Branson's Virgin rocket takes satellites to orbit

Jonathan Amos
Science correspondent
@BBCAmoson Twitter

Published
image copyrightVirgin Orbit
image captionWithin seconds of being dropped, LauncherOne had ignited its engine

Sir Richard Branson's rocket company Virgin Orbit has succeeded in putting its first satellites in space.

Ten payloads in total were lofted on the same rocket, which was launched from under the wing of one of the entrepreneur's old 747 jumbos.

Sir Richard is hoping to tap into what is a growing market for small, lower-cost satellites.

By using a jet plane as the launch platform, he can theoretically send up spacecraft from anywhere in the world. 

In reality, of course, his Virgin Orbit system has to be licensed in the locality where it is used, which at the moment is solely California. But there are well-advanced plans to bring the 747 and its rockets to Cornwall in south-west England, for example.

Sunday's success was a big fillip for Sir Richard's team who had tried and failed to launch a rocket in May last year. That effort was thwarted by a breached propellant line feeding liquid oxygen to the booster's first-stage Newton-3 engine.

No such problems occurred this time.

The modified 747, named Cosmic Girl, left its base in California's Mojave desert at 10:50 PST (18:50 UTC) to fly out over the Pacific Ocean.

A little under 60 minutes later, and cruising at 35,000ft (10,500m), the jet banked hard to the right, dropping as it did so the 21m-long rocket that had been clamped to its underside.

Within seconds this booster, called LauncherOne, had ignited its engine and was climbing to space.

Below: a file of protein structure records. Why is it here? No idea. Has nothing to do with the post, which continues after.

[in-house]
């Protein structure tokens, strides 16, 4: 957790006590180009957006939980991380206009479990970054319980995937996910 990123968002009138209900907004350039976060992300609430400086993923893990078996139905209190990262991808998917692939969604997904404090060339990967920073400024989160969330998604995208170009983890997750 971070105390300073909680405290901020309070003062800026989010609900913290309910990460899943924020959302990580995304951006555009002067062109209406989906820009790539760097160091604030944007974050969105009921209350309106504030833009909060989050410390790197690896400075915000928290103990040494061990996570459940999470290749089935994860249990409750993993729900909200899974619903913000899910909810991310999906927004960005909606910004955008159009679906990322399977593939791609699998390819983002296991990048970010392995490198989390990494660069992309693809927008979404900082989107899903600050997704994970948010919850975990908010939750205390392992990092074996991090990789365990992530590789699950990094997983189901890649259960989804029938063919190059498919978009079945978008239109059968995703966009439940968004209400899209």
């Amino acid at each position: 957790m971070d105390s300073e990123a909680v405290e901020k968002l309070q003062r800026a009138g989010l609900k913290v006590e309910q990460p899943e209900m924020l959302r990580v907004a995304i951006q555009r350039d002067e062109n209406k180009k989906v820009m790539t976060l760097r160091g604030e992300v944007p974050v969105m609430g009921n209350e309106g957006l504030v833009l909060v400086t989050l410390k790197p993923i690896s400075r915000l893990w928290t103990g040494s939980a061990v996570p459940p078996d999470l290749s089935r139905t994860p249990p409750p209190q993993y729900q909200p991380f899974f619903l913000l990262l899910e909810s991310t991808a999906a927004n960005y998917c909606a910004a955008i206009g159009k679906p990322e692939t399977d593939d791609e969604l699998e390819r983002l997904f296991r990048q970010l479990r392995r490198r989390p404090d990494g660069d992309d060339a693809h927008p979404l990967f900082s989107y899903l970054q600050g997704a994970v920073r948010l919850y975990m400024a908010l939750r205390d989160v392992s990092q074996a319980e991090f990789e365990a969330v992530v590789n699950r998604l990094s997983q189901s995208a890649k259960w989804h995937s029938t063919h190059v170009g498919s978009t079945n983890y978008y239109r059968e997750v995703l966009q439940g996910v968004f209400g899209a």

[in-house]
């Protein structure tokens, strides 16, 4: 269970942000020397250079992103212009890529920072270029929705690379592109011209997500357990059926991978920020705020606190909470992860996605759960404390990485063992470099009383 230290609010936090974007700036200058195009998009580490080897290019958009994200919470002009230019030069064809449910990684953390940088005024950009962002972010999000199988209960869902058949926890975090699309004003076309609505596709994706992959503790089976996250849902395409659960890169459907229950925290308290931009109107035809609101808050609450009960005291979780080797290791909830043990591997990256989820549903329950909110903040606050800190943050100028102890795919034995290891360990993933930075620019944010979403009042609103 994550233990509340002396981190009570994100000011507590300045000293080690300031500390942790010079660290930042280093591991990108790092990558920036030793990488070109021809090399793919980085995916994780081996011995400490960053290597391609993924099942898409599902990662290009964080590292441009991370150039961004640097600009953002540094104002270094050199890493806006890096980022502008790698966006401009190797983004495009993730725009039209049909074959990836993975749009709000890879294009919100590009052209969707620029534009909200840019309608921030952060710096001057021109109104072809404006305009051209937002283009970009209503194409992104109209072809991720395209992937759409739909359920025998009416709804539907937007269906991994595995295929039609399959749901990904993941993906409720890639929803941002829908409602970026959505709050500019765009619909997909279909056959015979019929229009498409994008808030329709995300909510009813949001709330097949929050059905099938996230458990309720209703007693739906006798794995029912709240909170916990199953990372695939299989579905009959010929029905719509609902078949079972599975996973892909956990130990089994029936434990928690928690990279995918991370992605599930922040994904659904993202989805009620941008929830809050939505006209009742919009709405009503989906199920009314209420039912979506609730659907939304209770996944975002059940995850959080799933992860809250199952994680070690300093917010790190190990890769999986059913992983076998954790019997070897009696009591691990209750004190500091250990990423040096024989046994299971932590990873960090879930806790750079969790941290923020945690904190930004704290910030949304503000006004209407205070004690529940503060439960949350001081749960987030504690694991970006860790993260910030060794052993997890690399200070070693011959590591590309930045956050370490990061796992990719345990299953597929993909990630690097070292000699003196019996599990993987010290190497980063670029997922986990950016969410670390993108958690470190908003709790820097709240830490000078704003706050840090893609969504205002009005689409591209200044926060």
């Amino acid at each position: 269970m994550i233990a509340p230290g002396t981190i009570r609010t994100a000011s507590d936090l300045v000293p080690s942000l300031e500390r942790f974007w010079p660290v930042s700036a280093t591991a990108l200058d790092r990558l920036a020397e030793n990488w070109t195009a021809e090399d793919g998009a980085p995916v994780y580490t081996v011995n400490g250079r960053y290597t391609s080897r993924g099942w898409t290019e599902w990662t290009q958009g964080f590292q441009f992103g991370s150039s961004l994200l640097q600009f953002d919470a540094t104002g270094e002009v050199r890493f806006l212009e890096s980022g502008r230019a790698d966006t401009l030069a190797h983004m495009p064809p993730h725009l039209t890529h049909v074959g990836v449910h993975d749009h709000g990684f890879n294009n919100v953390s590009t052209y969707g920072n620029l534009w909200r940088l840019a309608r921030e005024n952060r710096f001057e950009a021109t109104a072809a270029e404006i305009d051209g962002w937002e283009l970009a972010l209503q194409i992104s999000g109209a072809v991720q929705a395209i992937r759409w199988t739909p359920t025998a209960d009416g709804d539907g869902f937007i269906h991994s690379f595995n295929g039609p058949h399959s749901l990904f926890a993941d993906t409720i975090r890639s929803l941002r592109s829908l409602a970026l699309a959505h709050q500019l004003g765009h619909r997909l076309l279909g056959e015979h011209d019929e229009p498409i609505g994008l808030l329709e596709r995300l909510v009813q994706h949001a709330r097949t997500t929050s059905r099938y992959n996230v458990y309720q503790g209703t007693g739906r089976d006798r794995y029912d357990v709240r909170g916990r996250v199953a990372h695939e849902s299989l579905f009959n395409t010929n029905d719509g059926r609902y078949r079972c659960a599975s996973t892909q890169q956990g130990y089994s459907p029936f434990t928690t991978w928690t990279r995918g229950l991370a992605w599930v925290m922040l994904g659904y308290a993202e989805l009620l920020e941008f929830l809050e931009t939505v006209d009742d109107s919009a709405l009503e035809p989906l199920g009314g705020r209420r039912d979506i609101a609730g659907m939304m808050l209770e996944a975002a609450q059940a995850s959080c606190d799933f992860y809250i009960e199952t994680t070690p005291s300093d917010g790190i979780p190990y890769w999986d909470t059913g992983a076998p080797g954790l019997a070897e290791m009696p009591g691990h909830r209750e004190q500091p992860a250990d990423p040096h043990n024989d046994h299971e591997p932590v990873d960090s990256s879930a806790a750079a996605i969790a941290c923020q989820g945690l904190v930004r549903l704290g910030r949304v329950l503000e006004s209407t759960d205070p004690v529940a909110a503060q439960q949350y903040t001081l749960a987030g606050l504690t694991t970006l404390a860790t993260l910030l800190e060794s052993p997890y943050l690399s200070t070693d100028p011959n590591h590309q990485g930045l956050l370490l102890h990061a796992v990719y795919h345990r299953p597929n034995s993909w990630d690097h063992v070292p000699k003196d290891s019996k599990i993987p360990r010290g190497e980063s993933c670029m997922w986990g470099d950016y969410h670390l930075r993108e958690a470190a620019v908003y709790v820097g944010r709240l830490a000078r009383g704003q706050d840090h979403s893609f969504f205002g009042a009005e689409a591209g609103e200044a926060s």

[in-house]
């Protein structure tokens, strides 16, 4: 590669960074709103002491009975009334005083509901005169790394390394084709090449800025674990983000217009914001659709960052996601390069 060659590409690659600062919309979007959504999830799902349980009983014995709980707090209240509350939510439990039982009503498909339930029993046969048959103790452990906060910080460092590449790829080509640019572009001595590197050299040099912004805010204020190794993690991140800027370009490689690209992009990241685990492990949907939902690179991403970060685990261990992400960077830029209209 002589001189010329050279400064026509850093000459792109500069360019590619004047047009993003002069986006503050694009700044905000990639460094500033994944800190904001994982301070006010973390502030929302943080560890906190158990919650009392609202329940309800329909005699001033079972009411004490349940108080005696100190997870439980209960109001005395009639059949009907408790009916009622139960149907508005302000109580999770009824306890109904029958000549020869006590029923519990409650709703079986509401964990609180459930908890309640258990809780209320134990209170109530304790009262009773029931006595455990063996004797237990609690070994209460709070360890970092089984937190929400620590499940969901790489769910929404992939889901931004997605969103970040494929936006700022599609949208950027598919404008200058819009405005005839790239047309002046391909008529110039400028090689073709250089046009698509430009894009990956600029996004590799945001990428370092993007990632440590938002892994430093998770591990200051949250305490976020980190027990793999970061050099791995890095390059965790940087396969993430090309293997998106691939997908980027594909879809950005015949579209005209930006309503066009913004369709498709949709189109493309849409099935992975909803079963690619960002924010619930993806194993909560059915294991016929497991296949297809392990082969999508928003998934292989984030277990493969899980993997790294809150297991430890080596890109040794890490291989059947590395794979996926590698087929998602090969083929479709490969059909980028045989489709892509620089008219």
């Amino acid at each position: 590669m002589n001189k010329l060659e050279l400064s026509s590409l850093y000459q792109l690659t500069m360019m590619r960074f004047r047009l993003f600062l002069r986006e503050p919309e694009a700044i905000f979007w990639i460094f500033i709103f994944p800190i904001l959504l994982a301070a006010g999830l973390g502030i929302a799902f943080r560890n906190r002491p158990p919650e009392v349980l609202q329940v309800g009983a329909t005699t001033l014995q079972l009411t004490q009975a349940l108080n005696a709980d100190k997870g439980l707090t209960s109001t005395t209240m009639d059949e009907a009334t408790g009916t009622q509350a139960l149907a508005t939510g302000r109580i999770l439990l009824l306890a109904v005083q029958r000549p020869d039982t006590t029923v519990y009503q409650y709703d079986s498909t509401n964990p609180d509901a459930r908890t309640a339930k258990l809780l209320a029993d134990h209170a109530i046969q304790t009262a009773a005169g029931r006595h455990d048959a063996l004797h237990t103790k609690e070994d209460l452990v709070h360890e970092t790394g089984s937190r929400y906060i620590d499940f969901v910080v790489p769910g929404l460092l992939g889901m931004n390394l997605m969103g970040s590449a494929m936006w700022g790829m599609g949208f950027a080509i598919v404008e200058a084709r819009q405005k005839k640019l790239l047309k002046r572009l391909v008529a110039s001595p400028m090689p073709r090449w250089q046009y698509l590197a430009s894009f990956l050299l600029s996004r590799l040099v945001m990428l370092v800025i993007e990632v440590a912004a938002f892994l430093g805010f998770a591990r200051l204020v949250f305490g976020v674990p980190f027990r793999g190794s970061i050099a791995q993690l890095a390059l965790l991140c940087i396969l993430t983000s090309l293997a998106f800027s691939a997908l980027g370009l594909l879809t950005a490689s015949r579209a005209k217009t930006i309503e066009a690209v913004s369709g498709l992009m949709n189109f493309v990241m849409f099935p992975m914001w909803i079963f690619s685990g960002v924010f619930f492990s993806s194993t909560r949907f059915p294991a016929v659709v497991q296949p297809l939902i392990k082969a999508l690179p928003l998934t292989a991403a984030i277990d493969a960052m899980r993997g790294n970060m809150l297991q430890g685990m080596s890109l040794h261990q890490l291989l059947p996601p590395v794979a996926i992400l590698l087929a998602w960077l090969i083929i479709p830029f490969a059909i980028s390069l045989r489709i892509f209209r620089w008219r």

Correct deployment of the various spacecraft onboard at an altitude of roughly 500km was confirmed a couple of hours later.

"A new gateway to space has just sprung open," said Virgin Orbit CEO Dan Hart. "That LauncherOne was able to successfully reach orbit today is a testament to this team's talent, precision, drive, and ingenuity."

image copyrightVirgin Orbit
image captionLauncherOne's ascent photographed from a chase plane

Sir Richard has been trying to find the right solution to get into the satellite launch business since 2009. His concrete proposal was first put before the public at the Farnborough International Air Show three years later.

There is an emerging market for small, lower-cost spacecraft, whose developers are seeking more flexible and affordable ways of getting their assets above the Earth.

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Virgin Orbit is one of a number of companies now racing to meet this demand. Other contenders include the Rocket Lab outfit, which sends up its vehicles from a ground launch pad in New Zealand. But there are tens of other small rocket start-ups at various stages of maturation, and some of these plan to operate from the UK as well.

"Virgin Orbit has achieved something many thought impossible. It was so inspiring to see our specially adapted Virgin Atlantic 747, Cosmic Girl, send the LauncherOne rocket soaring into orbit," Sir Richard said.

"This magnificent flight is the culmination of many years of hard work and will also unleash a whole new generation of innovators on the path to orbit. I can't wait to see the incredible missions Dan and the team will launch to change the world for good."

image copyrightAFP
image captionSir Richard presented the LauncherOne concept at Farnborough in 2012

Will Whitehorn is the president of UKSpace, the trade body representing the space industry in Britain. He's also a former president of Virgin Galactic, Sir Richard's other space company which hopes soon to start flying fare-paying passengers above the atmosphere in a rocket plane.

He said Virgin Orbit's success on Sunday was hugely significant.

"This is a momentous day for the small satellite world, as we will be able to launch satellites responsively; and for the UK this event promises sovereign launch capability very soon," he told BBC News.

"I plan to push hard for a launch from Cornwall to coincide with the G7 meeting this year if at all possible!"

image copyrightVirgin Orbit
image captionSunday's payloads were mostly shoebox-sized and developed by universities
image copyrightVirgin Orbit
image captionThe air-launched system has the flexibility to operate anywhere - in theory